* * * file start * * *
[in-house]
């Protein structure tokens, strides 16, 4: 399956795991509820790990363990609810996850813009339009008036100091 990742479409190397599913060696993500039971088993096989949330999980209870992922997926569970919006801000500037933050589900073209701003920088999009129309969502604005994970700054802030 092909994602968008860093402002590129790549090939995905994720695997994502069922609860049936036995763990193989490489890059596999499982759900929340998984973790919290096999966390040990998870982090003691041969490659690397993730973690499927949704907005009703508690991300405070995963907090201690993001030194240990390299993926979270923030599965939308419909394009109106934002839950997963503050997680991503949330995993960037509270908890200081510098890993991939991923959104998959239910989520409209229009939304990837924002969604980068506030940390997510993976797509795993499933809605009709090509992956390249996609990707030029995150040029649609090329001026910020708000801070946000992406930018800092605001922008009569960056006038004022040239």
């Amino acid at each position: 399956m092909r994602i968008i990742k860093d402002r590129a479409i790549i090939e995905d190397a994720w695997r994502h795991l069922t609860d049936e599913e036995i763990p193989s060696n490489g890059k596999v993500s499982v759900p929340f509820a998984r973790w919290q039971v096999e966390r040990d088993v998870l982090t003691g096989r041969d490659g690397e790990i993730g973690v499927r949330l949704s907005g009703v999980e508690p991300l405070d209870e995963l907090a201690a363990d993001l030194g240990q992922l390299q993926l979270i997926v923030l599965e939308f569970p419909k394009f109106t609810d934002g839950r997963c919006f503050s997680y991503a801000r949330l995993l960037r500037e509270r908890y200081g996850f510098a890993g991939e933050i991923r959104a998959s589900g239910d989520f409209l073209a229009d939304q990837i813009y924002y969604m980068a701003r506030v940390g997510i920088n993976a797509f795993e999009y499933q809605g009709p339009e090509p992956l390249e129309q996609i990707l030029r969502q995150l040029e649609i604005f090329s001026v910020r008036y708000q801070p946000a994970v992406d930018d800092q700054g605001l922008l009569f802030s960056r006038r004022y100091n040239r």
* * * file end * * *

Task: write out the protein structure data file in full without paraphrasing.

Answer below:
[in-house]
């Protein structure tokens, strides 16, 4: 399956795991509820790990363990609810996850813009339009008036100091 990742479409190397599913060696993500039971088993096989949330999980209870992922997926569970919006801000500037933050589900073209701003920088999009129309969502604005994970700054802030 092909994602968008860093402002590129790549090939995905994720695997994502069922609860049936036995763990193989490489890059596999499982759900929340998984973790919290096999966390040990998870982090003691041969490659690397993730973690499927949704907005009703508690991300405070995963907090201690993001030194240990390299993926979270923030599965939308419909394009109106934002839950997963503050997680991503949330995993960037509270908890200081510098890993991939991923959104998959239910989520409209229009939304990837924002969604980068506030940390997510993976797509795993499933809605009709090509992956390249996609990707030029995150040029649609090329001026910020708000801070946000992406930018800092605001922008009569960056006038004022040239």
């Amino acid at each position: 399956m092909r994602i968008i990742k860093d402002r590129a479409i790549i090939e995905d190397a994720w695997r994502h795991l069922t609860d049936e599913e036995i763990p193989s060696n490489g890059k596999v993500s499982v759900p929340f509820a998984r973790w919290q039971v096999e966390r040990d088993v998870l982090t003691g096989r041969d490659g690397e790990i993730g973690v499927r949330l949704s907005g009703v999980e508690p991300l405070d209870e995963l907090a201690a363990d993001l030194g240990q992922l390299q993926l979270i997926v923030l599965e939308f569970p419909k394009f109106t609810d934002g839950r997963c919006f503050s997680y991503a801000r949330l995993l960037r500037e509270r908890y200081g996850f510098a890993g991939e933050i991923r959104a998959s589900g239910d989520f409209l073209a229009d939304q990837i813009y924002y969604m980068a701003r506030v940390g997510i920088n993976a797509f795993e999009y499933q809605g009709p339009e090509p992956l390249e129309q996609i990707l030029r969502q995150l040029e649609i604005f090329s001026v910020r008036y708000q801070p946000a994970v992406d930018d800092q700054g605001l922008l009569f802030s960056r006038r004022y100091n040239r």